Croppers cheer price rally

Croppers cheer price rally


Cropping
WATCHING AND WAITING: Lower North farmer Tony Clarke has been watching grain prices carefully in recent weeks, but has held off signing any forward contracts, waiting to see if there are further upsides to the price rally.

WATCHING AND WAITING: Lower North farmer Tony Clarke has been watching grain prices carefully in recent weeks, but has held off signing any forward contracts, waiting to see if there are further upsides to the price rally.

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GRAIN prices have been on an upward climb this week, continuing on last month's trend and boosting croppers' hopes for a profitable season.

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GRAIN prices have been on an upward climb this week, continuing on last month's trend and boosting croppers' hopes for a profitable season.

Good rainfall has helped put a firm base to the season.

AWF Pty Ltd managing director Brian Bailey said the recent price rally was one of the fastest seen in decades.

"The price of APW wheat has increased by 30 per cent over the past month," he said.

"That's a massive increase. I can't remember an increase as great since the oil crisis in the Gulf."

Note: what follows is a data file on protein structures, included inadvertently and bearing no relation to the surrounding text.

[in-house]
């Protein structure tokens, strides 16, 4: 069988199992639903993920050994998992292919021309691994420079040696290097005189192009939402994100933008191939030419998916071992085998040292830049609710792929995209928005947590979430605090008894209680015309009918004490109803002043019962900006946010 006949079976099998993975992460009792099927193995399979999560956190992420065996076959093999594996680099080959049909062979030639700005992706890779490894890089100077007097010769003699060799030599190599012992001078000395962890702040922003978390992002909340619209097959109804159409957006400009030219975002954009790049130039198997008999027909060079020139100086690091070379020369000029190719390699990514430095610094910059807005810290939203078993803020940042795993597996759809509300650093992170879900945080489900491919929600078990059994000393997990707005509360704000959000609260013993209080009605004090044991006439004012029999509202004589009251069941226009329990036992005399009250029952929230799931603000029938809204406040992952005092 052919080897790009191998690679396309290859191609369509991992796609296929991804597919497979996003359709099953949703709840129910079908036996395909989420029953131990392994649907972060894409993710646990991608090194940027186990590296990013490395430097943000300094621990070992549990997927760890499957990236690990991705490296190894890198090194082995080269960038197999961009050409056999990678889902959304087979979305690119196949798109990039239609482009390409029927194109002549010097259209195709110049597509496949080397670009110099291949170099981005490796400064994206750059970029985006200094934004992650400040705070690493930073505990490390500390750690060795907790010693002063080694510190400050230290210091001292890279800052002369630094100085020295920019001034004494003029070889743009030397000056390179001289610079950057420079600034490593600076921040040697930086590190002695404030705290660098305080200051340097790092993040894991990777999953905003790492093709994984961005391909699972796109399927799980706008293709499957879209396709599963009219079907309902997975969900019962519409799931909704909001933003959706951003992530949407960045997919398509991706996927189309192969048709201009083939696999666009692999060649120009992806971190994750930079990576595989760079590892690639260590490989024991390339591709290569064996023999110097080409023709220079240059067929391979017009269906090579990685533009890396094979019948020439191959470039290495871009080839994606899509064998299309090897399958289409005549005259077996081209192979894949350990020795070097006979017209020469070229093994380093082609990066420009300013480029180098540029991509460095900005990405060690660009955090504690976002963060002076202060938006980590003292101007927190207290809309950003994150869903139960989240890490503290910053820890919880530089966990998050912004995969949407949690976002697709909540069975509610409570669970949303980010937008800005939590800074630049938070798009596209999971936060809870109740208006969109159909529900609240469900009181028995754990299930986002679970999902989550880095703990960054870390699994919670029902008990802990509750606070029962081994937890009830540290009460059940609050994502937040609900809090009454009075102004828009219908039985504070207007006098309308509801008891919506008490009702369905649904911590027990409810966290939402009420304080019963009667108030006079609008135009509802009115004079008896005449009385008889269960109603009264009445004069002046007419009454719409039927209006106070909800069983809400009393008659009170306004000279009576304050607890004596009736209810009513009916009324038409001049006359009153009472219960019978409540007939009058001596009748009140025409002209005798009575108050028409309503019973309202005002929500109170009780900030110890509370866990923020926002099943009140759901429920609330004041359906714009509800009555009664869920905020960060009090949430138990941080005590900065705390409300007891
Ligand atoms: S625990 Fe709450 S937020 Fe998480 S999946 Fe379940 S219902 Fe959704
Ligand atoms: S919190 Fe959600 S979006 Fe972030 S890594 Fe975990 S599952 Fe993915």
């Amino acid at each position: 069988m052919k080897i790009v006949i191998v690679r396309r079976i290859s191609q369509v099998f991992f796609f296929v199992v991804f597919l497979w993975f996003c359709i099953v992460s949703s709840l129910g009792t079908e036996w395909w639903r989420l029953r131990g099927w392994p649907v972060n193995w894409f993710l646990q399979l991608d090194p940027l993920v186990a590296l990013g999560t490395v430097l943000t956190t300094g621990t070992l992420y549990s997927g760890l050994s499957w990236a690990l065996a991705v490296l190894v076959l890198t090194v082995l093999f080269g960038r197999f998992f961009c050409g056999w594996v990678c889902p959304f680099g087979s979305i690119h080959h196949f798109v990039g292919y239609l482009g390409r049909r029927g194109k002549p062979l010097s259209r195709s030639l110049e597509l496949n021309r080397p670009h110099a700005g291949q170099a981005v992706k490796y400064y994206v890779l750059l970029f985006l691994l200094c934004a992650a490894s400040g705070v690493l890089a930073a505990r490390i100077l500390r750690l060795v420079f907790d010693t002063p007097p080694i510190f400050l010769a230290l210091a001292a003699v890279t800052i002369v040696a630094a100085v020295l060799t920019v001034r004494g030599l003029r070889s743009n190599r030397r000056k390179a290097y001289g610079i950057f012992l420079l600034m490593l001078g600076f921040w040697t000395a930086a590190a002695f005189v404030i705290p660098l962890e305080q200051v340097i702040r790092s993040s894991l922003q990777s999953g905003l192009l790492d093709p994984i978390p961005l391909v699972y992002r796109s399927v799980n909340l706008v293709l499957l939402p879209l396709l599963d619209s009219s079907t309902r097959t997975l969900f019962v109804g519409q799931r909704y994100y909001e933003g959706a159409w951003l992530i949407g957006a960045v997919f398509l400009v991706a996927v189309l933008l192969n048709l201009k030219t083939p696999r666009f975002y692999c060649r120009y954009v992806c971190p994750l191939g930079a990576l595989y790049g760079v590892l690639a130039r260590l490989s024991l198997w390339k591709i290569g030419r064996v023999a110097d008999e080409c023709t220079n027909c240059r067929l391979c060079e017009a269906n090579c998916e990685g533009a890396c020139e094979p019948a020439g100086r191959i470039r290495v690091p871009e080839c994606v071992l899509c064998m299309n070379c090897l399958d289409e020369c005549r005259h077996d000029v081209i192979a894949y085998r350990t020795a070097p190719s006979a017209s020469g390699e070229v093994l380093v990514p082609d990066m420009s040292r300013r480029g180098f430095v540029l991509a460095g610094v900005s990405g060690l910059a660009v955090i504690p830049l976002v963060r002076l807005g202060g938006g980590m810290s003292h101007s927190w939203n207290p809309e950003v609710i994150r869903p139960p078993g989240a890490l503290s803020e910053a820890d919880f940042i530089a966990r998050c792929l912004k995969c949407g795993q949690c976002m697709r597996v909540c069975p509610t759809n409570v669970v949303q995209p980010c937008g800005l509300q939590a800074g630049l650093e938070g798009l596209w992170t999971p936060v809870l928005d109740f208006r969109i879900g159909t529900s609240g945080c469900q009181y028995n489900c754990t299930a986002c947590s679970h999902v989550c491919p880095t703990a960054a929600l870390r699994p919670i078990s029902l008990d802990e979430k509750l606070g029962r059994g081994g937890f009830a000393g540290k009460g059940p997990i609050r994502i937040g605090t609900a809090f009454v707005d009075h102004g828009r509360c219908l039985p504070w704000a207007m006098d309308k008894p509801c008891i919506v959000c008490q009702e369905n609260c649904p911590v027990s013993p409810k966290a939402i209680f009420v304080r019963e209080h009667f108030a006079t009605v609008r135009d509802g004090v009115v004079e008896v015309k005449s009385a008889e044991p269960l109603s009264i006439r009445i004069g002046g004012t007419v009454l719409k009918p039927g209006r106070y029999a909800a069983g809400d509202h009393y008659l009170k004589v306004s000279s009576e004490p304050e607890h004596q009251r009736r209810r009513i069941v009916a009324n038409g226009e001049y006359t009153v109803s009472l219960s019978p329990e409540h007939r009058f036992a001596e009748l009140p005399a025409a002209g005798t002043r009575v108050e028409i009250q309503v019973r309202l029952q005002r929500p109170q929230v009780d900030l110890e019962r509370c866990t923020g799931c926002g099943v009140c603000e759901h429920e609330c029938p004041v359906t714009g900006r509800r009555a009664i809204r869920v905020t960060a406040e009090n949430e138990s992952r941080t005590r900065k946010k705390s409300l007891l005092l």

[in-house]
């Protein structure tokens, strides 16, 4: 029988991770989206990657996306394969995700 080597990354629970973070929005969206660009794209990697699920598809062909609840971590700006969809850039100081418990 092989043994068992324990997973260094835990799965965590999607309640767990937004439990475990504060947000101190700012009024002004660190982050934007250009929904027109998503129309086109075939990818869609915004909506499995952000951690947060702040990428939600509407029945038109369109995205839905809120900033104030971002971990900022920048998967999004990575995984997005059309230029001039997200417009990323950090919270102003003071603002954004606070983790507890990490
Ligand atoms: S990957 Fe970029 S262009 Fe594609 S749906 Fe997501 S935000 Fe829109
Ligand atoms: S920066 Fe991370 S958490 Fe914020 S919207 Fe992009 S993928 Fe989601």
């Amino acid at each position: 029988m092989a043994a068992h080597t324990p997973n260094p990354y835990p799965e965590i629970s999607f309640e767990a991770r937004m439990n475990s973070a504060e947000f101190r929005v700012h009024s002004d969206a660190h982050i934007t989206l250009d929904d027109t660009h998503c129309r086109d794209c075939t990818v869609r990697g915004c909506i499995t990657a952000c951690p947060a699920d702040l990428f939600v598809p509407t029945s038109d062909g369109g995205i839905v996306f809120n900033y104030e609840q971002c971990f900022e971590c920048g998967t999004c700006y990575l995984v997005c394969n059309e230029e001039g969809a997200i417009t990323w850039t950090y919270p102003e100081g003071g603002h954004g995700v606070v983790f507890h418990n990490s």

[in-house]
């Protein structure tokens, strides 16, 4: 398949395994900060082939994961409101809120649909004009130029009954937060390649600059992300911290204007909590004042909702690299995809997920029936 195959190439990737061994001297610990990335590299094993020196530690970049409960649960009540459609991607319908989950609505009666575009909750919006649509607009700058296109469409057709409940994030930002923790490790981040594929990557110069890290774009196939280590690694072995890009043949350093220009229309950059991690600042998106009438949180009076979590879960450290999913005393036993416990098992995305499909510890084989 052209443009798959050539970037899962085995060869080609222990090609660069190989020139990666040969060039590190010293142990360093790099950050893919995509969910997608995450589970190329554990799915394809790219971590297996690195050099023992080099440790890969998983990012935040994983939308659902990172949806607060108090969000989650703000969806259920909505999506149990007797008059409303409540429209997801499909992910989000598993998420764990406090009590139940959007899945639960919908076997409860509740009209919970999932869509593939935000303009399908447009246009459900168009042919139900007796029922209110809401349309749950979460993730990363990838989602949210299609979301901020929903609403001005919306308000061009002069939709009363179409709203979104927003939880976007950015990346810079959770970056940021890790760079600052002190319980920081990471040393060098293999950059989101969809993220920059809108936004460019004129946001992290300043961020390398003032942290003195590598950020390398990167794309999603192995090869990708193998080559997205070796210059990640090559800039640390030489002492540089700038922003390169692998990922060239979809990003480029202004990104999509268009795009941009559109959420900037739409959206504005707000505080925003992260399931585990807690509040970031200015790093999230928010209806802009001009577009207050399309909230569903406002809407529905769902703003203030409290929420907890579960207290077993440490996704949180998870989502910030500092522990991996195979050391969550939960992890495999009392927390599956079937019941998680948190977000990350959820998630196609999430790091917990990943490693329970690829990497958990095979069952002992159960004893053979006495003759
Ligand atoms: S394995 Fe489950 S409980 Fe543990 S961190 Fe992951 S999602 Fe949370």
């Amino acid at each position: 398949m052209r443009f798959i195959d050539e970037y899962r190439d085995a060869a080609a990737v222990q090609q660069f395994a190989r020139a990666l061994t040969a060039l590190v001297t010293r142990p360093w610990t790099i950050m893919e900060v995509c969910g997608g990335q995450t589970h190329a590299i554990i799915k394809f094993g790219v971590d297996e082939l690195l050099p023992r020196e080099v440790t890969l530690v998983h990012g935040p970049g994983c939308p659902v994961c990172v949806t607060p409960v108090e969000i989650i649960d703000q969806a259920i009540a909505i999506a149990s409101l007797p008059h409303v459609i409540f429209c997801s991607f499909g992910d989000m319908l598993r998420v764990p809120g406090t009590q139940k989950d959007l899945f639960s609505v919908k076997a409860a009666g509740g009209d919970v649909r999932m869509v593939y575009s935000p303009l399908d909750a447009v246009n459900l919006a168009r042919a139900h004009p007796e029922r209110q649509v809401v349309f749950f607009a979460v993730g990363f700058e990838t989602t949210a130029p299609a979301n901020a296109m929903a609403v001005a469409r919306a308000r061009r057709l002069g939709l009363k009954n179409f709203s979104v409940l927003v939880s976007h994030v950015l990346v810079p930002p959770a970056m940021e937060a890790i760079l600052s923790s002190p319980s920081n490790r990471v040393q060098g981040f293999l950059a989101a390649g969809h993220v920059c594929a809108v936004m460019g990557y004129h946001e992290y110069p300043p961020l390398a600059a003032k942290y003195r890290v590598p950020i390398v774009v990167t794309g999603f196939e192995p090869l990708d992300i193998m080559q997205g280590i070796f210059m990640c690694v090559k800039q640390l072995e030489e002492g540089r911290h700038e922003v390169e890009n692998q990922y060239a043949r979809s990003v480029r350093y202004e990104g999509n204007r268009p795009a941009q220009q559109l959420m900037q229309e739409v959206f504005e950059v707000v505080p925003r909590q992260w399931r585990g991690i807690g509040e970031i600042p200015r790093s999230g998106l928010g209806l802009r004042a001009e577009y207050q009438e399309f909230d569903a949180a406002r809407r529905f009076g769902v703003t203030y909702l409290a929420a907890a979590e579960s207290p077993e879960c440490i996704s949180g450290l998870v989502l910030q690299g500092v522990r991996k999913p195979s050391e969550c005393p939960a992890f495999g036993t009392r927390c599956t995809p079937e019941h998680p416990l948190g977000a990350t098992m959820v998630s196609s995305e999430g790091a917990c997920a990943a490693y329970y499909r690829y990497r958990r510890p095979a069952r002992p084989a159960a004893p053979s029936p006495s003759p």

While barley prices rose by 22pc in the past month, the price of canola saw a slight lift but was still strong at $563 a tonne delivered Port Adelaide.

Pulses, however, failed to follow cereal's upwards trend.

Mr Bailey said the US corn crop was the main price-driver.

"The US corn crop is in big trouble, and feed corn is the major feed grain traded in the world," he said.

"Yield estimates have come back substantially due to extremely hot and dry weather and depleting soil moisture conditions over large sections of the US Mid West.

"US forecasts have been scaled-back progressively over the last four weeks."

Driving world grain trends, though to a lesser extent, was the US soy bean crop.

"The US soy bean crop is less advanced as it's only going into the early podding stage," Mr Bailey said.

"The soy bean crop can recover if it gets rain in the next three to four weeks.

"Even if rains came tomorrow, the corn crops can't recoup the losses already built into the forecast."

Mr Bailey said it was unlikely that prices would drop significantly before the Australian harvest.

"I can't see it coming back any more than $20/t to $25/t," he said.

*Full report in Stock Journal, July 19 issue, 2012.

The story Croppers cheer price rally first appeared on Farm Online.

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